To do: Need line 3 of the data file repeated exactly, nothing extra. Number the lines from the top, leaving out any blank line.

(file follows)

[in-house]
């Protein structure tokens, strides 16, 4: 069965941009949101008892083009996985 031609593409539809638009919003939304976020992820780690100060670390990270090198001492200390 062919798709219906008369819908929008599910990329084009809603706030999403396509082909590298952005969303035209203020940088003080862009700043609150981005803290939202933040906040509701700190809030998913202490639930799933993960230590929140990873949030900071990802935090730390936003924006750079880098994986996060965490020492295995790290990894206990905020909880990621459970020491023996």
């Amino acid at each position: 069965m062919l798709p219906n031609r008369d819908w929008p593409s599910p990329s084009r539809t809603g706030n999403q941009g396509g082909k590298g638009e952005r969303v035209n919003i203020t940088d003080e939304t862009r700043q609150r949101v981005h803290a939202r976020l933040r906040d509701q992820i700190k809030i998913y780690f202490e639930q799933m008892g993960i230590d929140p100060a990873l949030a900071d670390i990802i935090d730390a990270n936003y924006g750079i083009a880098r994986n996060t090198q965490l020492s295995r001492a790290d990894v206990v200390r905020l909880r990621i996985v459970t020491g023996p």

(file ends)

């Amino acid at each position: 069965m062919l798709p219906n031609r008369d819908w929008p593409s599910p990329s084009r539809t809603g706030n999403q941009g396509g082909k590298g638009e952005r969303v035209n919003i203020t940088d003080e939304t862009r700043q609150r949101v981005h803290a939202r976020l933040r906040d509701q992820i700190k809030i998913y780690f202490e639930q799933m008892g993960i230590d929140p100060a990873l949030a900071d670390i990802i935090d730390a990270n936003y924006g750079i083009a880098r994986n996060t090198q965490l020492s295995r001492a790290d990894v206990v200390r905020l909880r990621i996985v459970t020491g023996p």